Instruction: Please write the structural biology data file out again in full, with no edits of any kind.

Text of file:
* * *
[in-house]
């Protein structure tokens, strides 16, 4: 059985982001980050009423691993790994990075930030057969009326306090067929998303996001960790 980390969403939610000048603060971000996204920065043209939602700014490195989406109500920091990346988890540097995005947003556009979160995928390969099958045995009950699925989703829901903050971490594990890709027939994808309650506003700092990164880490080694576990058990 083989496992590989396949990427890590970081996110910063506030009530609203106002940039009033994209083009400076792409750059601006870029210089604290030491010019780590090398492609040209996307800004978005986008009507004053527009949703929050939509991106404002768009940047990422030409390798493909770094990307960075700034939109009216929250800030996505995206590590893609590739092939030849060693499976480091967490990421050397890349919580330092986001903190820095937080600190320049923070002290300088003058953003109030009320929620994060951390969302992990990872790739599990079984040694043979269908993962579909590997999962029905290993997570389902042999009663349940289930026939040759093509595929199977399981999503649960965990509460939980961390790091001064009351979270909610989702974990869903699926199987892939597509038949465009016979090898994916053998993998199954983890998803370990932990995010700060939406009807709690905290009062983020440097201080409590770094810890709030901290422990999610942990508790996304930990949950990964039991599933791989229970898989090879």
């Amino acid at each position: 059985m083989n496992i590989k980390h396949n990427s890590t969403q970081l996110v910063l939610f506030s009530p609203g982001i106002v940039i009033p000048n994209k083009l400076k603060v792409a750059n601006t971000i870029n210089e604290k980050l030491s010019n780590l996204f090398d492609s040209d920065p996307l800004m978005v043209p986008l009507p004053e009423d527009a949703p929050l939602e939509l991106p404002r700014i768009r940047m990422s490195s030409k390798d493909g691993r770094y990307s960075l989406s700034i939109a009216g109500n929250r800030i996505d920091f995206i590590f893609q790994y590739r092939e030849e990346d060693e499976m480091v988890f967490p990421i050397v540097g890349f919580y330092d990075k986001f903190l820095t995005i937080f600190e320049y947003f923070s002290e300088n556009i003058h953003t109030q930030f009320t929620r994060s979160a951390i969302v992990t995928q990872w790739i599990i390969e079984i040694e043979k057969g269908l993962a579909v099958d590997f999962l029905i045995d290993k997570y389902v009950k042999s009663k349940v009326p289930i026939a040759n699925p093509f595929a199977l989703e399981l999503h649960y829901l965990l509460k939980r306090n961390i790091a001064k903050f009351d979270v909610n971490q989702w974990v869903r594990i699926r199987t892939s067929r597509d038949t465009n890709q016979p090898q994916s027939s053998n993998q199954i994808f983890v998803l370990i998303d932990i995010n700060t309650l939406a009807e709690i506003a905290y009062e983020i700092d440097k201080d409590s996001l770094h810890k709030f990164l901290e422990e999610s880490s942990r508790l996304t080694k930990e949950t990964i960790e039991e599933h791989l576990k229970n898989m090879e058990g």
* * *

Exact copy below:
[in-house]
């Protein structure tokens, strides 16, 4: 059985982001980050009423691993790994990075930030057969009326306090067929998303996001960790 980390969403939610000048603060971000996204920065043209939602700014490195989406109500920091990346988890540097995005947003556009979160995928390969099958045995009950699925989703829901903050971490594990890709027939994808309650506003700092990164880490080694576990058990 083989496992590989396949990427890590970081996110910063506030009530609203106002940039009033994209083009400076792409750059601006870029210089604290030491010019780590090398492609040209996307800004978005986008009507004053527009949703929050939509991106404002768009940047990422030409390798493909770094990307960075700034939109009216929250800030996505995206590590893609590739092939030849060693499976480091967490990421050397890349919580330092986001903190820095937080600190320049923070002290300088003058953003109030009320929620994060951390969302992990990872790739599990079984040694043979269908993962579909590997999962029905290993997570389902042999009663349940289930026939040759093509595929199977399981999503649960965990509460939980961390790091001064009351979270909610989702974990869903699926199987892939597509038949465009016979090898994916053998993998199954983890998803370990932990995010700060939406009807709690905290009062983020440097201080409590770094810890709030901290422990999610942990508790996304930990949950990964039991599933791989229970898989090879």
């Amino acid at each position: 059985m083989n496992i590989k980390h396949n990427s890590t969403q970081l996110v910063l939610f506030s009530p609203g982001i106002v940039i009033p000048n994209k083009l400076k603060v792409a750059n601006t971000i870029n210089e604290k980050l030491s010019n780590l996204f090398d492609s040209d920065p996307l800004m978005v043209p986008l009507p004053e009423d527009a949703p929050l939602e939509l991106p404002r700014i768009r940047m990422s490195s030409k390798d493909g691993r770094y990307s960075l989406s700034i939109a009216g109500n929250r800030i996505d920091f995206i590590f893609q790994y590739r092939e030849e990346d060693e499976m480091v988890f967490p990421i050397v540097g890349f919580y330092d990075k986001f903190l820095t995005i937080f600190e320049y947003f923070s002290e300088n556009i003058h953003t109030q930030f009320t929620r994060s979160a951390i969302v992990t995928q990872w790739i599990i390969e079984i040694e043979k057969g269908l993962a579909v099958d590997f999962l029905i045995d290993k997570y389902v009950k042999s009663k349940v009326p289930i026939a040759n699925p093509f595929a199977l989703e399981l999503h649960y829901l965990l509460k939980r306090n961390i790091a001064k903050f009351d979270v909610n971490q989702w974990v869903r594990i699926r199987t892939s067929r597509d038949t465009n890709q016979p090898q994916s027939s053998n993998q199954i994808f983890v998803l370990i998303d932990i995010n700060t309650l939406a009807e709690i506003a905290y009062e983020i700092d440097k201080d409590s996001l770094h810890k709030f990164l901290e422990e999610s880490s942990r508790l996304t080694k930990e949950t990964i960790e039991e599933h791989l576990k229970n898989m090879e058990g």